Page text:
'The World Bank needs India more than India needs it.' So goes an emerging consensus on both sides of the relationship between the Bank and its largest borrower. This book analyzes the politics of aid and influence, explaining but also challenging this insider view, while at the same time arguing against the popular perception that the Bank imposes its neoliberal agenda on a retreating Indian state. The Bank, struggling to remain relevant amid India's recent rapid growth and expanding access to private capital, has been caught up in a complex federal politics of economic reform and development. India's central government - far from being in retreat - has been the main driver of dramatic changes in the Bank's assistance strategy, leading toward a focus at the sub-national state level. Yet the closer the Bank's engagement with India's States, the more apparent their political, institutional, and developmental differences become. The Bank has vacillated between a 'focus States' strategy to encourage successfully reforming States, and a 'lagging States' strategy to give special assistance to those left behind by recent growth. The Indian government itself has encouraged this uncertainty, as its interests have evolved from a political strategy of selective support to reformers, to a renewed concern for regional inequalities. This timely study will be of interest to scholars, development practitioners, and engaged observers of globalization and the nation-state.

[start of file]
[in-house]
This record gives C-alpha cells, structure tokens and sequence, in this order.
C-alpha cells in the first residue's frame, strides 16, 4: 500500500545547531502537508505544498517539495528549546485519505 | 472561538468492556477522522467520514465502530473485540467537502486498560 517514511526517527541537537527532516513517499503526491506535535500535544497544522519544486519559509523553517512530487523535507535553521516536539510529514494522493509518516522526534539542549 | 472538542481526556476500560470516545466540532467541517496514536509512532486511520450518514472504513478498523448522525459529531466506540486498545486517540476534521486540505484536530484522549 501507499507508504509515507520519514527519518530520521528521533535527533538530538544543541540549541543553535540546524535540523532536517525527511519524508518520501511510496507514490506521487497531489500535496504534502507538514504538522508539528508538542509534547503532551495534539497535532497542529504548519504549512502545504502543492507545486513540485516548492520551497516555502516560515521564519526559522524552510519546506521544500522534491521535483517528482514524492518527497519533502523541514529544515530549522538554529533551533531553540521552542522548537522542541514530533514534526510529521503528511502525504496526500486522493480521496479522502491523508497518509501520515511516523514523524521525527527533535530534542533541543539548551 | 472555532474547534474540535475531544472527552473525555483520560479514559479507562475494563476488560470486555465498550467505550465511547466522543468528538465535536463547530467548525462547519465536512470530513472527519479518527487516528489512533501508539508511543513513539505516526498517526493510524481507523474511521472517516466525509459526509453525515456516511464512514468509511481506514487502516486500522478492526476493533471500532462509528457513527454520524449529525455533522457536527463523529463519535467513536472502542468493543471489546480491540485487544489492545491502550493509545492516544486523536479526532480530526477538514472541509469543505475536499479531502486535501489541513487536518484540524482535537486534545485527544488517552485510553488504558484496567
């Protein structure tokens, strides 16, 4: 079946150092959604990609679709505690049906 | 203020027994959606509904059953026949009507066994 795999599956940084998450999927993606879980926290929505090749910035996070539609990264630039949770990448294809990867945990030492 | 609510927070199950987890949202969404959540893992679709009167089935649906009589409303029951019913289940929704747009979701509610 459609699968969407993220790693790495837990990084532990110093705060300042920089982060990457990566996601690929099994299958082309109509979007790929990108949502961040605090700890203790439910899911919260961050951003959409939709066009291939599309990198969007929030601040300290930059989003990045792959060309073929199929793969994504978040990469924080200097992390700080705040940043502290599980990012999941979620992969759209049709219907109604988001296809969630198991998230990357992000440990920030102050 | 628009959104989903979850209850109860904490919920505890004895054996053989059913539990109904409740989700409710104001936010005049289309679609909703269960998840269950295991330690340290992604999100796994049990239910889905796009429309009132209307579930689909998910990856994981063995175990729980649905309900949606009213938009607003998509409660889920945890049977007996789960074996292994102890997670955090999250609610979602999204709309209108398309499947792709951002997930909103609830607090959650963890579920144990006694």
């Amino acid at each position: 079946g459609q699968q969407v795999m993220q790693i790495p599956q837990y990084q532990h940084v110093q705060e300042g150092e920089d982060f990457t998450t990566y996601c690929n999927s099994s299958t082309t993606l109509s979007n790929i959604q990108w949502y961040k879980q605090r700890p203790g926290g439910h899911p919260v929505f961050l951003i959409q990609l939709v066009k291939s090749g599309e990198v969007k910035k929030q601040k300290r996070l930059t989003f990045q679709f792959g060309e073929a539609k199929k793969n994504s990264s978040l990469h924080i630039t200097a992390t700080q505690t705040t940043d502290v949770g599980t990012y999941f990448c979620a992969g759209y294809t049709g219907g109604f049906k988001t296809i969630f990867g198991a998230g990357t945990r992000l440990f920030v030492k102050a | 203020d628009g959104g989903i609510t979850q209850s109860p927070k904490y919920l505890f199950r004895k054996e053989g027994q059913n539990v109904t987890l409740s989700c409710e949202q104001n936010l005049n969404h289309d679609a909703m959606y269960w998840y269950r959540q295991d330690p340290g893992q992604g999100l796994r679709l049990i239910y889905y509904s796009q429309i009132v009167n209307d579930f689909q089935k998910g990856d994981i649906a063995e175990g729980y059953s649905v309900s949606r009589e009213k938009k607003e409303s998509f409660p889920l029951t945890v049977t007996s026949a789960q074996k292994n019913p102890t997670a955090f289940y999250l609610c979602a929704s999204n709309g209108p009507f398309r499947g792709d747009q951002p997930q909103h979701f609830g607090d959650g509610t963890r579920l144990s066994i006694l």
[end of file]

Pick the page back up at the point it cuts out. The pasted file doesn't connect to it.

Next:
India and the World Bank
The Politics of Aid and Influence